19 May University of Wisconsin enriches course web sites with streaming media
When putting class notes and PowerPoint slides online is not enough, faculty and staff at the University of Wisconsin can use streaming video and audio to liven up their course Web pages thanks to a program funded jointly by the university and an AT&T grant.
The service’s web site, Streaming Media at the University of Wisconsin, provides instructors with tutorials on the production of streaming video and audio, comparisons of different types of media and other information. The University of Wisconsin at Madison’s Division of Information Technology runs the program. It also offers an hour of free consulting and free hosting for media that UW instructors use in their courses.
“Our goal is to make it easy for people to get started,” said Peter Mann, UW’s streaming media services manager. “If you come to us with some analog or digital media, for example, we can encode it, put it on a server and provide a link to it. We can also help capture material, select a presentation format, encode it, and make it available, as a ‘live’ presentation and/or on demand.”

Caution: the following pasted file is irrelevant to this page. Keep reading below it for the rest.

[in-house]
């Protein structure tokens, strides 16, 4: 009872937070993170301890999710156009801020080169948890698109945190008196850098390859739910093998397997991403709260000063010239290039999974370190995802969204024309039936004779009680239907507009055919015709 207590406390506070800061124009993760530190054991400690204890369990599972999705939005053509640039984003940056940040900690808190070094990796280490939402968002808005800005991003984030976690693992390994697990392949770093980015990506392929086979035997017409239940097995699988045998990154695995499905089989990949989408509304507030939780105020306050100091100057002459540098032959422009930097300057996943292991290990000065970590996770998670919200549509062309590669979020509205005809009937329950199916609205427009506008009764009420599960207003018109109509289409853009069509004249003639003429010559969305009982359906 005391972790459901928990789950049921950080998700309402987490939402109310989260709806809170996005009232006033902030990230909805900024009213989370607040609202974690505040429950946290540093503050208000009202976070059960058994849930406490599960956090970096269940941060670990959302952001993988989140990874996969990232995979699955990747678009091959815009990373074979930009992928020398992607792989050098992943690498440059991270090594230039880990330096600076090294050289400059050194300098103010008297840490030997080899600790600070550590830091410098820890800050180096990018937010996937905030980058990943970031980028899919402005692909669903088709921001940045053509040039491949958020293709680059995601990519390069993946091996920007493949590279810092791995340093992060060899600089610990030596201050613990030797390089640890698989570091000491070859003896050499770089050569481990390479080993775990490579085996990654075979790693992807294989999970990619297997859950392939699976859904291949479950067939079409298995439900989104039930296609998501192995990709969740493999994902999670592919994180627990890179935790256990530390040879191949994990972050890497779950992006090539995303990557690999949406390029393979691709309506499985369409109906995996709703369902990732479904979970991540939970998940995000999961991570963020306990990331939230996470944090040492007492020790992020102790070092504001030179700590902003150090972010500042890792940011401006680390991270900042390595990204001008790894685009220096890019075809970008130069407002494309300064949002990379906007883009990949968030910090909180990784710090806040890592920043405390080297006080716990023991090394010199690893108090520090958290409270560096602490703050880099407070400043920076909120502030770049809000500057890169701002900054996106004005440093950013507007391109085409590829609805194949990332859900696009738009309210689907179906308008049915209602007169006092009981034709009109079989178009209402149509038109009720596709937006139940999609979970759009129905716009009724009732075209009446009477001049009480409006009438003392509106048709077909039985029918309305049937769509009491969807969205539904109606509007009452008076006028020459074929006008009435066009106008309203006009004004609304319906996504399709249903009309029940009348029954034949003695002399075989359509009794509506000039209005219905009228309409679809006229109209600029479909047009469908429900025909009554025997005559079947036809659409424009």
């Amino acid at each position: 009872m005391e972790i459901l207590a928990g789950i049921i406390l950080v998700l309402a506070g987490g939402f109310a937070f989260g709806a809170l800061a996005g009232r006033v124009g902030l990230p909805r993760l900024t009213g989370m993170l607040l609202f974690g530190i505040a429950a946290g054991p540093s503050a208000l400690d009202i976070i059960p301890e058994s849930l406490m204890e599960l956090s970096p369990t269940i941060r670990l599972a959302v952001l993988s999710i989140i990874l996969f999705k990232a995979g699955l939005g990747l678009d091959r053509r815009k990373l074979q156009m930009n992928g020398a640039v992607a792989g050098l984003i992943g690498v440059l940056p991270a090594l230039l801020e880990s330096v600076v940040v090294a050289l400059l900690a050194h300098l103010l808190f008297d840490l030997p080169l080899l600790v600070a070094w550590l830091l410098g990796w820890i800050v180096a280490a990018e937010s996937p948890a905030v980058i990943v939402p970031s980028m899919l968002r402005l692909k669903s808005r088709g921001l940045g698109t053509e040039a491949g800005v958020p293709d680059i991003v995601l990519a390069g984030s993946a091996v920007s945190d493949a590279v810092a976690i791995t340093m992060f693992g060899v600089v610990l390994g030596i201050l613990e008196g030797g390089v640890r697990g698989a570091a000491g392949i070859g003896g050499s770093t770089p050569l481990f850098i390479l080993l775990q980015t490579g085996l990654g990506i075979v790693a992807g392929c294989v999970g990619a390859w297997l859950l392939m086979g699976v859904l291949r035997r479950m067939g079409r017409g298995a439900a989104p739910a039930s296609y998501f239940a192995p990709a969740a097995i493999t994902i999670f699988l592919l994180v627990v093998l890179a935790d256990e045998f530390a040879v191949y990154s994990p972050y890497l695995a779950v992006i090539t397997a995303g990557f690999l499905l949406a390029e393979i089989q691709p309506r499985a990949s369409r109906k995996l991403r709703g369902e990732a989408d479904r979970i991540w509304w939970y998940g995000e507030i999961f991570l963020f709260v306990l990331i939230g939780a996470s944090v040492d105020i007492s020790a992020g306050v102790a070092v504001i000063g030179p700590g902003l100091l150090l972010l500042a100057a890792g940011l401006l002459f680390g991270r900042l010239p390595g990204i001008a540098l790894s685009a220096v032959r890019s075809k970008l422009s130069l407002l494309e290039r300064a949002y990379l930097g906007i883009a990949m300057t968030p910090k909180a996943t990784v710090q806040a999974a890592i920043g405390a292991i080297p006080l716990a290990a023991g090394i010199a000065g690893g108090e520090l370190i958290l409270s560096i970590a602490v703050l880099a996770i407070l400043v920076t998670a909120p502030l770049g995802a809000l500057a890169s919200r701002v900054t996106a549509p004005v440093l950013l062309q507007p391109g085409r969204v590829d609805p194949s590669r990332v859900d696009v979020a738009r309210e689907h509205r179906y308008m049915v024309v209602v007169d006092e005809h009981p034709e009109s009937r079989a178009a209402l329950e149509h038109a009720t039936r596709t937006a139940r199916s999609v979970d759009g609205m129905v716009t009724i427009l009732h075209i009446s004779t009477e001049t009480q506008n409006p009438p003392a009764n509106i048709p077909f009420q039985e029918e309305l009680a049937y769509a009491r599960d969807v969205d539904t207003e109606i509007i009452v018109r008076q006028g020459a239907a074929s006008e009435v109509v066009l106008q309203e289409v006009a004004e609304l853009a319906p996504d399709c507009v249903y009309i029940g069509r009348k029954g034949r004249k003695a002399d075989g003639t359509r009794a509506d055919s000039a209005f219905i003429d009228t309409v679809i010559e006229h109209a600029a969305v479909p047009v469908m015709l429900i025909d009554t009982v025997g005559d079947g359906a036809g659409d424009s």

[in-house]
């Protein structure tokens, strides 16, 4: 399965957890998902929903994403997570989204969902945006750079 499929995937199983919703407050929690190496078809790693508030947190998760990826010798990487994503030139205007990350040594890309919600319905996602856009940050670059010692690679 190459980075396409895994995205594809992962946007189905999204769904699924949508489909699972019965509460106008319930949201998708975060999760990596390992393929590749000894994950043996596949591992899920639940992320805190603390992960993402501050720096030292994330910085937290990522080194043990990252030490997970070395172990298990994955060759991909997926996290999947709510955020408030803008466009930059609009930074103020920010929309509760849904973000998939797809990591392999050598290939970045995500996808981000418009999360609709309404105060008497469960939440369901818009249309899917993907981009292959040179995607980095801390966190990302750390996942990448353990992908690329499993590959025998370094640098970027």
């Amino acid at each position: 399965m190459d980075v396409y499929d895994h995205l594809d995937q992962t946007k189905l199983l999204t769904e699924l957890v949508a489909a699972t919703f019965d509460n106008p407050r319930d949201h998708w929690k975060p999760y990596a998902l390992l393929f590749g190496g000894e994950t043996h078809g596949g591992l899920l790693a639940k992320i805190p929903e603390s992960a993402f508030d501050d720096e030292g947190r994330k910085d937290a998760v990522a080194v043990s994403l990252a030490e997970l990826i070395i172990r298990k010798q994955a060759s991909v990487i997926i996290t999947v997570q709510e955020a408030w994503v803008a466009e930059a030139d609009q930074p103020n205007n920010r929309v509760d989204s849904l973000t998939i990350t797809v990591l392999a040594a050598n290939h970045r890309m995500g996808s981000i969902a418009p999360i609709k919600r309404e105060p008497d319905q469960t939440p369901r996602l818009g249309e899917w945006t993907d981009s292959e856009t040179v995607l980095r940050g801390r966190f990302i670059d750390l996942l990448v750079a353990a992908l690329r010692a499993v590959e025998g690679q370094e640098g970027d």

At the Web site, faculty and staff interested in adding online streaming or even live media to their courses will learn about accessibility guidelines and grant opportunities as well as the basics. The program itself recently garnered a $50,000 grant from AT&T to develop more tutorials and instructional materials.
More and more UW courses are already incorporating online learning materials such as course readings and quizzes using the systems WebCT and Learn@UW. In addition, the university offers some online-only courses. Enrolled students can view lecture materials, usually readings, on the course Web pages and take quizzes on the Web, though exams must be taken on campus or proctored. Some department Web sites even preview course material, such as the geology department online-only courses page.
But the university’s streaming media project hopes to take course Web pages past readings and quizzes. Streaming video, perhaps, will be enough to keep more students awake.